Richard Strauss and Garmisch-Partenkirchen

Richard Strauss made Garmisch-Partenkirchen his home for more than 40 years. His country house here, to which he moved in May 1908, became a welcome refuge in between his international commitments and concert tours.

As one of the leading artistic personalities of his time, Strauss was active in important musical centres such as Cologne, Dresden and Vienna.  Home, however, was Garmisch, where he spent predominantly the spring and summer months, enjoying life with his family and finding the peace and quiet for composing.

In June 1906, Richard Strauss, the “Principal Conductor of Prussia”, purchased land in Garmisch.  Two years later, on 30th May 1908, he moved into his new house with his wife Pauline and son Franz.

Strauss obtained the funds necessary for the villa in Garmisch from the sensational success of his opera Salome. The emperor, Wilhelm II, his ultimate employer, was not at all enthusiastic about the scandalous material, and gave his opinion thus: “I’m sorry that Strauss composed Salome. I otherwise like him very much, but with that he will do himself terrible damage.” The composer commented: “As a result of the damage I could build myself the villa in Garmisch!”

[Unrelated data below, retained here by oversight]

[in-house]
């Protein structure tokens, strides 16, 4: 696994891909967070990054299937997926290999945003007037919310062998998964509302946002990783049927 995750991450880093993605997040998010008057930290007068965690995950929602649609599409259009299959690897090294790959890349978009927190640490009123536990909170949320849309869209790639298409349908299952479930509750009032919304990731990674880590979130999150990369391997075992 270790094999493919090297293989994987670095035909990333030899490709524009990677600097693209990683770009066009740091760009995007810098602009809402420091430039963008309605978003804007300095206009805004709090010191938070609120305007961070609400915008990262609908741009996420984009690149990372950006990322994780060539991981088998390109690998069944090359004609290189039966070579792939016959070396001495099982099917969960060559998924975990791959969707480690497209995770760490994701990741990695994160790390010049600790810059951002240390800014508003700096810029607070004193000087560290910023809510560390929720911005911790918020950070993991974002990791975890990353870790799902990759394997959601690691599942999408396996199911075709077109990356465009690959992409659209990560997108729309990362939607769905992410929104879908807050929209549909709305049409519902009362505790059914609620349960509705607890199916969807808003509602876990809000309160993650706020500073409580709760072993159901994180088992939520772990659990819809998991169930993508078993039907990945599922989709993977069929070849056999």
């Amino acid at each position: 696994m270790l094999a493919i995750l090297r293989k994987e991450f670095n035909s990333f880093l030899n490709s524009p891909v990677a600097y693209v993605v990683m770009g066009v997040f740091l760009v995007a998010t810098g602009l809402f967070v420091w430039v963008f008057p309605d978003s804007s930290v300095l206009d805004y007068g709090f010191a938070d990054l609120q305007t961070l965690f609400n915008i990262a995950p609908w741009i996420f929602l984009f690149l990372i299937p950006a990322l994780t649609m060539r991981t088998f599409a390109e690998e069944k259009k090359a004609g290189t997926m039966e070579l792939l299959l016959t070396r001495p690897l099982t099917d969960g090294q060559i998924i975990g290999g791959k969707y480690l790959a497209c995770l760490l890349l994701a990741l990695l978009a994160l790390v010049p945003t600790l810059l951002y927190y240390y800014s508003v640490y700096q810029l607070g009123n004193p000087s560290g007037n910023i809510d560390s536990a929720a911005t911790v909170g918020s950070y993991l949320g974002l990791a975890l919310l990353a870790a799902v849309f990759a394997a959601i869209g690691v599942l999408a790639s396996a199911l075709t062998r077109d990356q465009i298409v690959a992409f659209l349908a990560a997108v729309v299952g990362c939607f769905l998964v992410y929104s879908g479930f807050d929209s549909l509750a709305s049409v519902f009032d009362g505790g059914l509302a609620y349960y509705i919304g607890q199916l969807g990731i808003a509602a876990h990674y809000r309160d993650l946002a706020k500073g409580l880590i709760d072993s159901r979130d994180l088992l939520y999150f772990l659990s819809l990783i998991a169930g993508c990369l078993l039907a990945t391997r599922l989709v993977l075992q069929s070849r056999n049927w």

The first work that Strauss completed in Garmisch was the opera Elektra.  From then on - with the exception of a few late works written while he was staying in Switzerland – most of his compositions had their origins in his country house in Zoeppritzstraße.

In numerous letters to his wife while on his long concert tours, Strauss referred to the importance of his Garmisch home and his affection for his family.  In a letter from Brussels dated 31 October 1930, he maintained that “the most attractive places are in Austria and Bavaria, and nowhere is the air as good as it is in Garmisch, and nowhere is as pleasant as my own house with my beloved Pauxerl, who tenderly embraces her most devoted R.”

(Source: Christian Wolf, Jürgen May: Bei Richard Strauss in Garmisch-Partenkirchen. Photos by Anton Brandl. Prestel, Munich 2008)

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